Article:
Saturday 22 July 2017

Trainers and jockeys seek 'clarity' on non-triers saga

Trainer Aidan O'Brien was fined after was fined after Music Box's run at Dundalk. Photo: Cody Glenn/Sportsfile
Trainer Aidan O'Brien was fined after was fined after Music Box's run at Dundalk. Photo: Cody Glenn/Sportsfile

Johnny Ward

Trainers' Association chief Michael Grassick says a meeting will be arranged with the Irish Jockeys Association to discuss their concerns over how the controversial Rule 212 is playing out.

A spate of jockeys, horses and trainers have been punished since the rule was revised in January, most notably the Aidan O'Brien-trained Music Box, the run of which at Dundalk saw Wayne Lordan get a five-day ban and O'Brien a fine.

The Music Box team, without any legal representation, appealed the finding at a Turf Club Referrals Committee hearing on Monday but ultimately failed, which was seen as something of a watershed moment, considering O'Brien's legendary status and that the filly is owned by Coolmore.

Grassick has expressed reservations about the new rules, as have some riders, though it was notable that Johnny Murtagh - one of the first trainers punished after the eye-catching run of Tobacco Bay at Dundalk earlier this year - refused to criticise the new rules after she won at Tipperary yesterday.

"We'll be organising a meeting with the Jockeys Association to see what might be done to clarify what is a very grey area," Grassick told the Racing Post. "It's all about interpretation, but all horses are different. Some can take a vigorous ride and others cannot and this would certainly apply to a filly having her first race."

Music Box, which finished third, did not obtain her best possible placing after being touched off for second, according to the Turf Club, though the fact that she was having her first start means that the finding has major ramifications.

Leading Flat trainer Ger Lyons said that the controversy over the judgements in 2017 that have been a major talking point in racing has been over the top.

"As long as stewards are consistent then most rules should work. There is too much being made of this in my opinion," he said.

Familiar

Denis Egan, Turf Club CEO, believes that the number of Rule 212 cases will ease off once trainers and riders become more familiar with the rules.

Meanwhile, Willie Mullins is to target Sunday's Grade One Ryanair Gold Cup with Yorkhill, his brilliant JLT Novice Chase winner at Cheltenham, as he attempts to eat into Gordon Elliott's €362,230 lead in the trainers' championship.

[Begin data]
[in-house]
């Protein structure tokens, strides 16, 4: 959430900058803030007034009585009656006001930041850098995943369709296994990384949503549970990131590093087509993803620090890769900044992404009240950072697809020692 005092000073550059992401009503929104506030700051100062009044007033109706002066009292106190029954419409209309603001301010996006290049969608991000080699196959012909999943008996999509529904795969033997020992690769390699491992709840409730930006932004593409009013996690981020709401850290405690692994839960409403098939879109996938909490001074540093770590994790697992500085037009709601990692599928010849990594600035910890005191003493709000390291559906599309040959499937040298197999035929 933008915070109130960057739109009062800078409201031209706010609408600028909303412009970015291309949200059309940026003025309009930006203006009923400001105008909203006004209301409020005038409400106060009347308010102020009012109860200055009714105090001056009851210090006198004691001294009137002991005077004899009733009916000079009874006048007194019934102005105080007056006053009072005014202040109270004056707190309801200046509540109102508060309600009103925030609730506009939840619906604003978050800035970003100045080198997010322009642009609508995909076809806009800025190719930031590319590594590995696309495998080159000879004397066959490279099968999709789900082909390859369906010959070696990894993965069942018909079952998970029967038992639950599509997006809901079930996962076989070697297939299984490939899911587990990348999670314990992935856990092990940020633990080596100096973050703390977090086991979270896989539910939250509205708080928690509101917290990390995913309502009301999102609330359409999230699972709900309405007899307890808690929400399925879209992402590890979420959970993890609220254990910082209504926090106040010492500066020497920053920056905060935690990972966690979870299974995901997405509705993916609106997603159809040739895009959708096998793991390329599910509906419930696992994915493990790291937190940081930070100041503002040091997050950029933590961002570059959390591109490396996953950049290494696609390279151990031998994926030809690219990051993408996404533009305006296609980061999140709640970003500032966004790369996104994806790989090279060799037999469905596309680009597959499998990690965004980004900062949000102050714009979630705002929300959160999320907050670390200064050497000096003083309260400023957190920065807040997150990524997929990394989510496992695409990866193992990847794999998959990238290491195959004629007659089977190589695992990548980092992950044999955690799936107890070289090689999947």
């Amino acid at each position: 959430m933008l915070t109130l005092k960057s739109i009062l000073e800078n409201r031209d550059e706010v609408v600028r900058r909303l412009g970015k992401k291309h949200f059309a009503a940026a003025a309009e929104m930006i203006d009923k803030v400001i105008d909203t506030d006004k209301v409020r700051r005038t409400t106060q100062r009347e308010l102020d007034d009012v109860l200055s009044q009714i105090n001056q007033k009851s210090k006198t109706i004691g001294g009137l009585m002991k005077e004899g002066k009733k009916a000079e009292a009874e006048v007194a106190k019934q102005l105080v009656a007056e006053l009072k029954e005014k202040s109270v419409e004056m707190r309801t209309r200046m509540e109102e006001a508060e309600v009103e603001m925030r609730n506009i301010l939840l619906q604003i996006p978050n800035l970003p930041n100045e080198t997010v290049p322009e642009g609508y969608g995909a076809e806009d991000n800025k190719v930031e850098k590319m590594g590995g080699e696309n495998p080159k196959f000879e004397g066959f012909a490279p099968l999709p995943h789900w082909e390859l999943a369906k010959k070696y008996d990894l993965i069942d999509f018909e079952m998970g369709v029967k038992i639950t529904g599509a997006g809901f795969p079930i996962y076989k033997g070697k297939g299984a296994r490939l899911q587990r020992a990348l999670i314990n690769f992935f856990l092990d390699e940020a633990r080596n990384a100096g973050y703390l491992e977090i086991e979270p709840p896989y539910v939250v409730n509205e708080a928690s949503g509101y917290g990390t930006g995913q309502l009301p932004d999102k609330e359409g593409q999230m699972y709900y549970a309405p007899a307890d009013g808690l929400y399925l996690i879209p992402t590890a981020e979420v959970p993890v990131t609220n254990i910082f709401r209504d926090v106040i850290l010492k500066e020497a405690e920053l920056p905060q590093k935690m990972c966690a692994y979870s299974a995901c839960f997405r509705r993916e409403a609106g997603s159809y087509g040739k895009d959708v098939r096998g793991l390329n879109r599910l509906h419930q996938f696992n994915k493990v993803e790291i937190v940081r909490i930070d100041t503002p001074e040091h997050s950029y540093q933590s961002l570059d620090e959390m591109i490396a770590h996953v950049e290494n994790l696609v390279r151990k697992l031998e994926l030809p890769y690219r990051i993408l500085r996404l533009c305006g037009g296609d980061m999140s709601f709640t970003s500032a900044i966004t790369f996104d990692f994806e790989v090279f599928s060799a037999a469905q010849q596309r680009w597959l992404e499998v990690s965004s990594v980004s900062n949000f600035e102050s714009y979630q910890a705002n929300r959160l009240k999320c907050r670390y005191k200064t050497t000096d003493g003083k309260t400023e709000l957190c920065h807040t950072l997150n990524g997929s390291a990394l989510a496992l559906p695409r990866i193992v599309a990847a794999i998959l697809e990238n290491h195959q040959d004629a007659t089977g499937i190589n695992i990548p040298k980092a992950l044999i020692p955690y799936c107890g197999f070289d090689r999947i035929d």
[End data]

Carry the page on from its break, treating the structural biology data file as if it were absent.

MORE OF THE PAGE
Mullins has spoken of Yorkhill as a potential Gold Cup horse next season and, reportedly having come out of the Festival well, he is to tackle the Grade One over two-and-a-half miles, the feature event on day one of the Fairyhouse Easter festival which has first-place prize-money of €59,000.

A total of 11 horses are left in following the forfeit stage. Race sponsor Michael O'Leary owns six of those, including the Noel Meade-trained duo of Road To Respect and Disko. The Gordon Elliott-trained pair, A Toi Phil and Ball D'Arc, and the Henry de Bromhead-trained duo, Attribution and Balko Des Flos, could also run for Gigginstown.

Meanwhile, Elliott is considering a go at the Betdaq Punchestown Champion Hurdle with Cheltenham hero Labaik. The grey has planted himself at the start several times this season but won the Supreme Novices' Hurdle at Cheltenham at 25/1 and could now take on the seniors. He has the option of sticking to novice company in the Herald Champion Novice Hurdle.

"We never made a secret about how good we thought the horse was before Cheltenham, he just wasn't brilliant at jumping off (at the start) sometimes," said Elliott.

"We've put him in the Champion Hurdle at Punchestown and that's a possibility.

"He's definitely running at Punchestown so if he doesn't go for that race he'll line up in the Herald Champion Novice Hurdle on the opening day.

"He's in great form. He just does what he has to do at home and I'm looking forward to his next run."

Staying chaser Outlander, high-class novice hurdler Death Duty and the juvenile Mega Fortune are to form part of a strong Elliott team at Punchestown, at which he will likely seal his first trainers' championship title.

Rookie trainer Fozzy Stack, meanwhile, struck at Tipperary when favourite Onenightidreamed won the feature event on yesterday's card under Chris Hayes at odds of 4/7.

Irish Independent

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